August 4th, 2012 by J.A. Pitts
Think like an old man

My grandfather told me this story.  I have no idea where he heard it, but I like to share it with folks from time to time.  It’s a story I need to remind myself of far too often.

There was this old man who was known far and wide as the greatest wood cutter in all the land.  He lived a quiet life in the deep woods enjoying his twilight years.  One evening, a young man showed up at his door step and challenged the old man to a wood-cutting contest.

“I’ll prove I’m the better man,” the young’un declared. “Starting at sunrise tomorrow I’ll be right here in front of your cabin and we’ll chop wood until sunset.  At that time, whoever has cut the most wood will be declared the greatest woodsman.”

The old man just smiled and nodded.  “Sunrise then.”  And went to bed.

The next morning as the mists hung heavy along the forest floor, the young man arrived and called the old man from his cabin.   As the first light of the new day broke across the forest they began.

All that morning the wood chips were so thick that the young man couldn’t see the old.  After a couple of hours, the old man paused to drink a bit of water and rest.  The young man just laughed and cut wood faster, spurred on by the old man’s weakness.

By noon the old man had stopped again, ate a bit of bread and had more water.  The young man cut faster, hewing the wood with perilous strength.

Twice more the old man paused and drank or ate.  The young man wolfed his food, guzzled his water and went back to the cutting, his axe flying so fast it was a blur.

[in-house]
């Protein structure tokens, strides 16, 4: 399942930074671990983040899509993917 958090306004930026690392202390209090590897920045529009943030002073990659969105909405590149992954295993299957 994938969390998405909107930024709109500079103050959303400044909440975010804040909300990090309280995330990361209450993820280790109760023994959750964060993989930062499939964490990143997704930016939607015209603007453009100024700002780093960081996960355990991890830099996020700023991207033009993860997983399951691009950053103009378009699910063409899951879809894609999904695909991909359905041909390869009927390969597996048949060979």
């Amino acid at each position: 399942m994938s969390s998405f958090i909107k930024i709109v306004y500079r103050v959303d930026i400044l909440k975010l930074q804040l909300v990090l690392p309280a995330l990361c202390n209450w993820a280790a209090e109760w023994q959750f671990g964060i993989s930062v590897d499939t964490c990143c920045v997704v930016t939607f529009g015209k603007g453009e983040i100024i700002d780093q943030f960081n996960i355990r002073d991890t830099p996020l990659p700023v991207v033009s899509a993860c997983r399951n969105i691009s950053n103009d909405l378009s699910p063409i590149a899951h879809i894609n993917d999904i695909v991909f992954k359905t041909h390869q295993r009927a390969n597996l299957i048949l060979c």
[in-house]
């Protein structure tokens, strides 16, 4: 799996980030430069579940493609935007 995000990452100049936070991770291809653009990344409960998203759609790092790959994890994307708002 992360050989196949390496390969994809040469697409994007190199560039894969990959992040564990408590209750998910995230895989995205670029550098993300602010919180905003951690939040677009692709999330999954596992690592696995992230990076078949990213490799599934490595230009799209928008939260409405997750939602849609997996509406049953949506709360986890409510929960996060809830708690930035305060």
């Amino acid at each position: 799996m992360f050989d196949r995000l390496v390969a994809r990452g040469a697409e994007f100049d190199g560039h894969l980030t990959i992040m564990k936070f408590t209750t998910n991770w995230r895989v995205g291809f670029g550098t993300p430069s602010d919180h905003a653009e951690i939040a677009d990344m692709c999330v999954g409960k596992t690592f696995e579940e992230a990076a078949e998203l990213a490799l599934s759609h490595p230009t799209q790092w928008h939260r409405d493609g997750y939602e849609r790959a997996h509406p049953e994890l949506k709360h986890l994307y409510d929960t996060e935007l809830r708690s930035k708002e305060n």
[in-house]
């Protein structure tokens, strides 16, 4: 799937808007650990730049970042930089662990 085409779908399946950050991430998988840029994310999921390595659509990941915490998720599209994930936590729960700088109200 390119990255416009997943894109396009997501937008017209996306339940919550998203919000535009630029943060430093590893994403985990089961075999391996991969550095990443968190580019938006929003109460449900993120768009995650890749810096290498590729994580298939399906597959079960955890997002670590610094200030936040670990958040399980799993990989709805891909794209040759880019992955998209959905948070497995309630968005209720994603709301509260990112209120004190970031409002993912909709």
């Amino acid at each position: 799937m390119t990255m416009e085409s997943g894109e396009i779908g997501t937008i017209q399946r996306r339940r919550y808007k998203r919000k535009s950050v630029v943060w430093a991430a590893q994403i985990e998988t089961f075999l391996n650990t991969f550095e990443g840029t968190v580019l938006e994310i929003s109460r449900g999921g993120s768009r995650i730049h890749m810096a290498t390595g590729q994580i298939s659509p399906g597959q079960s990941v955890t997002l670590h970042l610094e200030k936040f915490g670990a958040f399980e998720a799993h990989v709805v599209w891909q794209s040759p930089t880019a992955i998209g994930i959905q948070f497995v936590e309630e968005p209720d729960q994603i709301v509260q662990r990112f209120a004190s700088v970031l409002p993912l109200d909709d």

By the time the last rays of the sun winked out for the day, the young man stepped back admiring the mighty pile of wood he had cut.

He turned to face the old man and the gloating jibe died in his throat.  The old man’s pile of wood was twice that of the younger man.

“I can’t believe this,” the eager young man said.  “I worked harder than you with nary a break.  My axe was a blur.”

“True enough,” the old man said, shaking his head.  “But every time I rested. I sharpened my axe.”

I love this story.  It reminds me that when I take some down time, read a book, watch a movie, lay on my deck and watch the clouds skate across a deep blue sky, I’m not shirking my duties.  I’m not wasting time.  I’m sharpening my axe.

Are you taking care of the most important tool in your life?  Are you honing your blade, readying yourself for the next round of cutting?

Too few of us do, and too often when we do, we allow guilt to eat at us.

Better to be rested and ready.  Unwind, let go, learn to breath again.  The work will be there, I promise you.  There is always a challenger in the wings, another crisis for you to take care of, another deadline.

But if you do not take care of yourself, if you do not sharpen your axe, you will work like a demon and get less and less done over time.

Breathe deeply, put on some amazing music and let your shoulders relax for a while.  Do something frivolous.  Trust me on this.  More days than naught, I’m the young man, muscling through on grit and blind determination.  It’s time I start learning to be the old man and deal with the important things.

Life is just too damn short to do otherwise.

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